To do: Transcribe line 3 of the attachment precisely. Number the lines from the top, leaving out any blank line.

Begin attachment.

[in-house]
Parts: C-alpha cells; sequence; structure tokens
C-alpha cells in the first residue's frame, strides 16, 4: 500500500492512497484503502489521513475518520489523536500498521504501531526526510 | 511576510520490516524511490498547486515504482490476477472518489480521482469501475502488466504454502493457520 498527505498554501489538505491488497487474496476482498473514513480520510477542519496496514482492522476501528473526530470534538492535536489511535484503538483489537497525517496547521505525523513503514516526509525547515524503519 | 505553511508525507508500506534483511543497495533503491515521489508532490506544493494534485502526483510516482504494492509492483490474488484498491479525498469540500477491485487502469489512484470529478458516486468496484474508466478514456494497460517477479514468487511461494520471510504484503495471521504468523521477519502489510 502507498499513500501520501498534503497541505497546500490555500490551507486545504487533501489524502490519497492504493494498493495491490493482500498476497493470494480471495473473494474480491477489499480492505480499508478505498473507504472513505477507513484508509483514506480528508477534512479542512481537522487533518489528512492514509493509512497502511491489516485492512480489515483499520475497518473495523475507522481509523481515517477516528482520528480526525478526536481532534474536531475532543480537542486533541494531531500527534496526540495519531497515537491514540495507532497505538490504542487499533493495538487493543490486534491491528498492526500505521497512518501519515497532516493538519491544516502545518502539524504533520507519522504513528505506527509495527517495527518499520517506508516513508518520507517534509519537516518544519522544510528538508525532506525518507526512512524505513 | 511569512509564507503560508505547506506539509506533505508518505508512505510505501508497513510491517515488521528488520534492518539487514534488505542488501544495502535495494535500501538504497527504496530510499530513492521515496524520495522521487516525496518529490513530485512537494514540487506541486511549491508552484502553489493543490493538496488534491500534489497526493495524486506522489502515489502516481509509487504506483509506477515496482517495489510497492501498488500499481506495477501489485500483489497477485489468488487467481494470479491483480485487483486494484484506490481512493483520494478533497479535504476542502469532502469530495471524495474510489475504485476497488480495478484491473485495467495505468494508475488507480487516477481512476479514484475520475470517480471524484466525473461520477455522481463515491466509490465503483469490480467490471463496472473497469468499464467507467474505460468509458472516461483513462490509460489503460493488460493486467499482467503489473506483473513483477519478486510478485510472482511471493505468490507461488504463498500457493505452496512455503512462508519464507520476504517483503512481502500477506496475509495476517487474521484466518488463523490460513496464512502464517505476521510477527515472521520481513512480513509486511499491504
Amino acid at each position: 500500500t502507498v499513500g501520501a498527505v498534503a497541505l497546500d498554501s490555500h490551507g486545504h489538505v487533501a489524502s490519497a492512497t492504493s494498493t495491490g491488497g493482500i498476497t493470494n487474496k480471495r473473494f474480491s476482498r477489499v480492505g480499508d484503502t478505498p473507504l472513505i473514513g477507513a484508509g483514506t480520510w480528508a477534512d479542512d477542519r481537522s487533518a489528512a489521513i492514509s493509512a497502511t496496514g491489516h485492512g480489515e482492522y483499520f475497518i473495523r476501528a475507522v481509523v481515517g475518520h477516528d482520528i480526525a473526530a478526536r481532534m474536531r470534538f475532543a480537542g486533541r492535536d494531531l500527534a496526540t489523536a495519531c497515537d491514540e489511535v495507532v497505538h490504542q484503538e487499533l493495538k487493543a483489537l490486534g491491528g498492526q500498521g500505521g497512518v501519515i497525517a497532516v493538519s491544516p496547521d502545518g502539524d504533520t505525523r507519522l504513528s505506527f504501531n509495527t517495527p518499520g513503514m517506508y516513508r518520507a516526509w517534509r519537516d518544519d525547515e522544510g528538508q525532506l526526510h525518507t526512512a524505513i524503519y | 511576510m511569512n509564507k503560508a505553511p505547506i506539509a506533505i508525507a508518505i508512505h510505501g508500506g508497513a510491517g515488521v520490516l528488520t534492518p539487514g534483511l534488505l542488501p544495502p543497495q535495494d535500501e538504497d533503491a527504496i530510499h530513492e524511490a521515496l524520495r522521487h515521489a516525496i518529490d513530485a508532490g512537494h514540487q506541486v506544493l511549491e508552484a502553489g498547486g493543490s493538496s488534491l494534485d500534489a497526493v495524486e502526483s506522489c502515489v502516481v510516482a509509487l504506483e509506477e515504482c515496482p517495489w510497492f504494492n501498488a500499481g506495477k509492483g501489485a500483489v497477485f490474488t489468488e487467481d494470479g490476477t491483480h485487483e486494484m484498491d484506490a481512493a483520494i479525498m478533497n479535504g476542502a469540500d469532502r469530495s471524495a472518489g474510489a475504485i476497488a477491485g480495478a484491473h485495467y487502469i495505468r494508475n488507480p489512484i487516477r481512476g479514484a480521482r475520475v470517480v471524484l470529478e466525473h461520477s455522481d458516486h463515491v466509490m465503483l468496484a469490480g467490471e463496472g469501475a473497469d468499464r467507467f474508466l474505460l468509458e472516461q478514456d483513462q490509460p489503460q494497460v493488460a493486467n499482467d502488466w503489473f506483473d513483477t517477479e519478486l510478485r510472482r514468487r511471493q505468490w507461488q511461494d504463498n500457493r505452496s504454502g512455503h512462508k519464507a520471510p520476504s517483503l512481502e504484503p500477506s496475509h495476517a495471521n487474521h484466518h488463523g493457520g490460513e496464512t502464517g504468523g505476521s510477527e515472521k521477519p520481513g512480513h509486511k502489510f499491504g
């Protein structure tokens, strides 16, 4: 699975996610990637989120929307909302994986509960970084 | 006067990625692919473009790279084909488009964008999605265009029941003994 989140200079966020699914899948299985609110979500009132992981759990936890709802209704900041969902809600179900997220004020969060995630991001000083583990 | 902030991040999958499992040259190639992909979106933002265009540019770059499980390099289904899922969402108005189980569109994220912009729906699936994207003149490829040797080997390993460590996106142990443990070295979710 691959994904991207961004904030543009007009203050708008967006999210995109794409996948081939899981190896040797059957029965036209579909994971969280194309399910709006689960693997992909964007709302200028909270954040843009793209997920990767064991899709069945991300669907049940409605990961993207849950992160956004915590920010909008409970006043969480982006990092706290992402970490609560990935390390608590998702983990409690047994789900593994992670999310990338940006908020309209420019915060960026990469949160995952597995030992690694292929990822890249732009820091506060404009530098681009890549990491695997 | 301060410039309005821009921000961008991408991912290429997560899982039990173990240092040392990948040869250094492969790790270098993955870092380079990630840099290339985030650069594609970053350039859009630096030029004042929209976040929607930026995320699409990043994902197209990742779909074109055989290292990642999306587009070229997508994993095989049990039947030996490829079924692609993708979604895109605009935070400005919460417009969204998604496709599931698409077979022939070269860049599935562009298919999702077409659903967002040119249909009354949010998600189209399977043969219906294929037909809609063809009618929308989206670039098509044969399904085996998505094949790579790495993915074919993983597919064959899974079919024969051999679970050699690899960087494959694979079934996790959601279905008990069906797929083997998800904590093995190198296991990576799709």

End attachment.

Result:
C-alpha cells in the first residue's frame, strides 16, 4: 500500500492512497484503502489521513475518520489523536500498521504501531526526510 | 511576510520490516524511490498547486515504482490476477472518489480521482469501475502488466504454502493457520 498527505498554501489538505491488497487474496476482498473514513480520510477542519496496514482492522476501528473526530470534538492535536489511535484503538483489537497525517496547521505525523513503514516526509525547515524503519 | 505553511508525507508500506534483511543497495533503491515521489508532490506544493494534485502526483510516482504494492509492483490474488484498491479525498469540500477491485487502469489512484470529478458516486468496484474508466478514456494497460517477479514468487511461494520471510504484503495471521504468523521477519502489510 502507498499513500501520501498534503497541505497546500490555500490551507486545504487533501489524502490519497492504493494498493495491490493482500498476497493470494480471495473473494474480491477489499480492505480499508478505498473507504472513505477507513484508509483514506480528508477534512479542512481537522487533518489528512492514509493509512497502511491489516485492512480489515483499520475497518473495523475507522481509523481515517477516528482520528480526525478526536481532534474536531475532543480537542486533541494531531500527534496526540495519531497515537491514540495507532497505538490504542487499533493495538487493543490486534491491528498492526500505521497512518501519515497532516493538519491544516502545518502539524504533520507519522504513528505506527509495527517495527518499520517506508516513508518520507517534509519537516518544519522544510528538508525532506525518507526512512524505513 | 511569512509564507503560508505547506506539509506533505508518505508512505510505501508497513510491517515488521528488520534492518539487514534488505542488501544495502535495494535500501538504497527504496530510499530513492521515496524520495522521487516525496518529490513530485512537494514540487506541486511549491508552484502553489493543490493538496488534491500534489497526493495524486506522489502515489502516481509509487504506483509506477515496482517495489510497492501498488500499481506495477501489485500483489497477485489468488487467481494470479491483480485487483486494484484506490481512493483520494478533497479535504476542502469532502469530495471524495474510489475504485476497488480495478484491473485495467495505468494508475488507480487516477481512476479514484475520475470517480471524484466525473461520477455522481463515491466509490465503483469490480467490471463496472473497469468499464467507467474505460468509458472516461483513462490509460489503460493488460493486467499482467503489473506483473513483477519478486510478485510472482511471493505468490507461488504463498500457493505452496512455503512462508519464507520476504517483503512481502500477506496475509495476517487474521484466518488463523490460513496464512502464517505476521510477527515472521520481513512480513509486511499491504